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One of the key ideas in enRoute (and more and more in the OSGi) is to base this on DTOs (Data Transfer Objects). These are objects with public fields. The primary reason is that what you store in your database is PUBLIC because one day some other process is going to read it. I.e. you can change your field in your object but the database doesn’t care. One of the biggest misconceptions in Java/Object oriented world is that your instance variables of entities are private. This causes the enormous torture of object relational mapping.
A DTO has no methods … The reason is that DTOs are pure data. The problem with methods is that they tend to change over time when your data moves between processes (to another system, or to a database). Since the semantics of a method are open, you have no clue. The semantics of the simple DTO data types are well defined. The code that works with this data is your application. But key is to realize that your DTO is the public specification of your data so you have to be very careful to evolve over time. This process is very much in the open for DTOs while it tends to be obscured by beans.
Once you accept that DTOs work so well because in your application you have full type safety, refactoring, and navigation. You just must realize however that their structure is constrained by the past. Most enterprise applications have a large number of fields per entity that are relatively simple. (Interesting, technical software has much fewer but much more complex types as fields; Java is unfortunately for the enterprise much better suited for technical apps than enterprise apps. An enterprise language without a currency type???? But I am deviating.)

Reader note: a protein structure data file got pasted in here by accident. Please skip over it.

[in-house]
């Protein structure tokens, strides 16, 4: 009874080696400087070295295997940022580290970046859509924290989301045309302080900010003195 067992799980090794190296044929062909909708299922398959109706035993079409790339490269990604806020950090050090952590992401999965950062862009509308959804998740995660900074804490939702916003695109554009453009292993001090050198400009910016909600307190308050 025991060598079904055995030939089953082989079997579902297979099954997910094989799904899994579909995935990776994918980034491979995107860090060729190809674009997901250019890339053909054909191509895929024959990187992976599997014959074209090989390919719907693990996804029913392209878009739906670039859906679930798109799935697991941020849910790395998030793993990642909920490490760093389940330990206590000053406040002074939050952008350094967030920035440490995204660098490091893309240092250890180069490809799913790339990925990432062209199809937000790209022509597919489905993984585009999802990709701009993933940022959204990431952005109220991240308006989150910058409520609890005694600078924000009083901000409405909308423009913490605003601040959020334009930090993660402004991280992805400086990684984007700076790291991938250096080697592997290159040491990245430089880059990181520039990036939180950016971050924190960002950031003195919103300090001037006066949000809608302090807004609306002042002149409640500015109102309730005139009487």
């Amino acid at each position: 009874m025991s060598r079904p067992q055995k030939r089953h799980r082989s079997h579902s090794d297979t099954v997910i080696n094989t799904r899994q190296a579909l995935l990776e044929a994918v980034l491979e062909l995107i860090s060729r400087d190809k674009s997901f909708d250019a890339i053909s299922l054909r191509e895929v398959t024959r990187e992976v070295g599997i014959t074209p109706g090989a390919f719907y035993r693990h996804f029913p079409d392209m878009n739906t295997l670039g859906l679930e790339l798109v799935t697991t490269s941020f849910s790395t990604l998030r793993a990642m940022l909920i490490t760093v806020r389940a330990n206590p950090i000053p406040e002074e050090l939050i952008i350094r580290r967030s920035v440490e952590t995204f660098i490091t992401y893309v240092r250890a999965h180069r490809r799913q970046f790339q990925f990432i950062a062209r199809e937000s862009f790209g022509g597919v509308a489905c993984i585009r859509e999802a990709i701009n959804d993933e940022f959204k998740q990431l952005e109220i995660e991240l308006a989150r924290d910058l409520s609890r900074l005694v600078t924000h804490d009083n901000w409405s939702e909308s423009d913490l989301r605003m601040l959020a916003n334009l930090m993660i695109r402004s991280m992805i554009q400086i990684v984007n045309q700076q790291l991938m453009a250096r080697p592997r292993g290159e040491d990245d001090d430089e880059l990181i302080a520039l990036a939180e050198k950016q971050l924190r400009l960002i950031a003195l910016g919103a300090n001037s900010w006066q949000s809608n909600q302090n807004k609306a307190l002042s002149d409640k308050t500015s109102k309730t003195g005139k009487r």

In enRoute the DTO is the cornerstone. The REST API allows you to return them, you can easily convert them to maps, from maps, and copy them (See the DTOs service). The idea is that you drive as much code as possible from the public non-static fields of these DTOs. For example, you can annotate those fields with validation info, gui info, and if you need, persistence info. Yes, you miss some of the fancy stuff that JPA provides with primary/foreign keys; With DTOs you will have to manage that yourself. This, however, is well compensated with the simplicity of the approach.
The mongo driver that I made available is highly suited for this approach. You define a collection and associate with a type. Methods on the API allow you to do retrieve and store, if necessary partial.
The only thing you have to be careful is to make sure you do not hang on to dtos or share them. They are expendable objects, a copy from the DB etc.
Inside the OSGi DTOs have become highly popular because they cut out the middle man (beans). We use them in many places no as a reification of a specification.